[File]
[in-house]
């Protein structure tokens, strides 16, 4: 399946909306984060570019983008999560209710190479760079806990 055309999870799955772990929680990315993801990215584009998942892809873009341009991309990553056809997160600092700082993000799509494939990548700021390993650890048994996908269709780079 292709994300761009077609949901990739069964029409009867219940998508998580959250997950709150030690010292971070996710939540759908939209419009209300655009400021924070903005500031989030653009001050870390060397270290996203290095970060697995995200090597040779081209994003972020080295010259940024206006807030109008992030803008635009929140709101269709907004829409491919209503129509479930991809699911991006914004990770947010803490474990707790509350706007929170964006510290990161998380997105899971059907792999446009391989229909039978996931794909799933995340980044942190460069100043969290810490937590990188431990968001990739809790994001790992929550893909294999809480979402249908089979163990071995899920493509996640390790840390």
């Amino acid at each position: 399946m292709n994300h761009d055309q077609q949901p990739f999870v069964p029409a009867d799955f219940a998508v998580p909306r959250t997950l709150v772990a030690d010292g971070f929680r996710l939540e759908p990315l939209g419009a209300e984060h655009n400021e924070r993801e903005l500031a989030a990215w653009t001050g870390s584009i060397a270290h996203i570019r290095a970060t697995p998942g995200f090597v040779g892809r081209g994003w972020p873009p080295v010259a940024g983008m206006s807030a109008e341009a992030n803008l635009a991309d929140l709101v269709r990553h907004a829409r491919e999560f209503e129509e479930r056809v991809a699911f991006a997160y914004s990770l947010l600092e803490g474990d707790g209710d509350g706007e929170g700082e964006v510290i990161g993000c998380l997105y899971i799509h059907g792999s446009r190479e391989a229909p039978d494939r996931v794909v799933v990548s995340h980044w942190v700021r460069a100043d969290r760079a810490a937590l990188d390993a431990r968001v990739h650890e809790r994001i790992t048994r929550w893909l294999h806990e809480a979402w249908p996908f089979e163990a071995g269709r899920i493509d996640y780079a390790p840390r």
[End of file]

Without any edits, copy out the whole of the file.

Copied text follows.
[in-house]
């Protein structure tokens, strides 16, 4: 399946909306984060570019983008999560209710190479760079806990 055309999870799955772990929680990315993801990215584009998942892809873009341009991309990553056809997160600092700082993000799509494939990548700021390993650890048994996908269709780079 292709994300761009077609949901990739069964029409009867219940998508998580959250997950709150030690010292971070996710939540759908939209419009209300655009400021924070903005500031989030653009001050870390060397270290996203290095970060697995995200090597040779081209994003972020080295010259940024206006807030109008992030803008635009929140709101269709907004829409491919209503129509479930991809699911991006914004990770947010803490474990707790509350706007929170964006510290990161998380997105899971059907792999446009391989229909039978996931794909799933995340980044942190460069100043969290810490937590990188431990968001990739809790994001790992929550893909294999809480979402249908089979163990071995899920493509996640390790840390």
């Amino acid at each position: 399946m292709n994300h761009d055309q077609q949901p990739f999870v069964p029409a009867d799955f219940a998508v998580p909306r959250t997950l709150v772990a030690d010292g971070f929680r996710l939540e759908p990315l939209g419009a209300e984060h655009n400021e924070r993801e903005l500031a989030a990215w653009t001050g870390s584009i060397a270290h996203i570019r290095a970060t697995p998942g995200f090597v040779g892809r081209g994003w972020p873009p080295v010259a940024g983008m206006s807030a109008e341009a992030n803008l635009a991309d929140l709101v269709r990553h907004a829409r491919e999560f209503e129509e479930r056809v991809a699911f991006a997160y914004s990770l947010l600092e803490g474990d707790g209710d509350g706007e929170g700082e964006v510290i990161g993000c998380l997105y899971i799509h059907g792999s446009r190479e391989a229909p039978d494939r996931v794909v799933v990548s995340h980044w942190v700021r460069a100043d969290r760079a810490a937590l990188d390993a431990r968001v990739h650890e809790r994001i790992t048994r929550w893909l294999h806990e809480a979402w249908p996908f089979e163990a071995g269709r899920i493509d996640y780079a390790p840390r």